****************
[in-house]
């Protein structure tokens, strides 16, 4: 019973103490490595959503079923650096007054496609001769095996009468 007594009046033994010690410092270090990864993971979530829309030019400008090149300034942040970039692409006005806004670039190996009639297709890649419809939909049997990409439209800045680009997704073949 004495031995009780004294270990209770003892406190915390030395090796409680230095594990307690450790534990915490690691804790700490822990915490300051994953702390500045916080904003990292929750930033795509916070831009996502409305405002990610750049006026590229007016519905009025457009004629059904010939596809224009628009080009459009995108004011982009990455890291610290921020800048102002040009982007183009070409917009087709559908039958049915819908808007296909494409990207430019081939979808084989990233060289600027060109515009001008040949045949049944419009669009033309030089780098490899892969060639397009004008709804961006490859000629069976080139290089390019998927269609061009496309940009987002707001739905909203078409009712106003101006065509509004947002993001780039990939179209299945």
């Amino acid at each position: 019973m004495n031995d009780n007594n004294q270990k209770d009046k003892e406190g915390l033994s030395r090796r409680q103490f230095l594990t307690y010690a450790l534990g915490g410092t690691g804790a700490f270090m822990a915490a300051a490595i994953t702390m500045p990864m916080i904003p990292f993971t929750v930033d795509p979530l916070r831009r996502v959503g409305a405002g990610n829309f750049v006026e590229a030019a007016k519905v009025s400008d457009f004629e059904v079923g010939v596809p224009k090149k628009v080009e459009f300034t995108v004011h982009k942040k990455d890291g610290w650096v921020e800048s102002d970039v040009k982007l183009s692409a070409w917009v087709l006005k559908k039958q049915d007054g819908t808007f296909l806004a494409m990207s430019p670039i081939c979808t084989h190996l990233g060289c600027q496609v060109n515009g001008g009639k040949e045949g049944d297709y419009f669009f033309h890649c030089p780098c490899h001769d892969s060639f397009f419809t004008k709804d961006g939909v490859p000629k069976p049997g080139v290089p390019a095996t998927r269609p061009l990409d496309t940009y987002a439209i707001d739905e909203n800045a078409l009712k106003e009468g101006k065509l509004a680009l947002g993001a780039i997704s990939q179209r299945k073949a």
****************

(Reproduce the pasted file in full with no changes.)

[in-house]
């Protein structure tokens, strides 16, 4: 019973103490490595959503079923650096007054496609001769095996009468 007594009046033994010690410092270090990864993971979530829309030019400008090149300034942040970039692409006005806004670039190996009639297709890649419809939909049997990409439209800045680009997704073949 004495031995009780004294270990209770003892406190915390030395090796409680230095594990307690450790534990915490690691804790700490822990915490300051994953702390500045916080904003990292929750930033795509916070831009996502409305405002990610750049006026590229007016519905009025457009004629059904010939596809224009628009080009459009995108004011982009990455890291610290921020800048102002040009982007183009070409917009087709559908039958049915819908808007296909494409990207430019081939979808084989990233060289600027060109515009001008040949045949049944419009669009033309030089780098490899892969060639397009004008709804961006490859000629069976080139290089390019998927269609061009496309940009987002707001739905909203078409009712106003101006065509509004947002993001780039990939179209299945």
């Amino acid at each position: 019973m004495n031995d009780n007594n004294q270990k209770d009046k003892e406190g915390l033994s030395r090796r409680q103490f230095l594990t307690y010690a450790l534990g915490g410092t690691g804790a700490f270090m822990a915490a300051a490595i994953t702390m500045p990864m916080i904003p990292f993971t929750v930033d795509p979530l916070r831009r996502v959503g409305a405002g990610n829309f750049v006026e590229a030019a007016k519905v009025s400008d457009f004629e059904v079923g010939v596809p224009k090149k628009v080009e459009f300034t995108v004011h982009k942040k990455d890291g610290w650096v921020e800048s102002d970039v040009k982007l183009s692409a070409w917009v087709l006005k559908k039958q049915d007054g819908t808007f296909l806004a494409m990207s430019p670039i081939c979808t084989h190996l990233g060289c600027q496609v060109n515009g001008g009639k040949e045949g049944d297709y419009f669009f033309h890649c030089p780098c490899h001769d892969s060639f397009f419809t004008k709804d961006g939909v490859p000629k069976p049997g080139v290089p390019a095996t998927r269609p061009l990409d496309t940009y987002a439209i707001d739905e909203n800045a078409l009712k106003e009468g101006k065509l509004a680009l947002g993001a780039i997704s990939q179209r299945k073949a």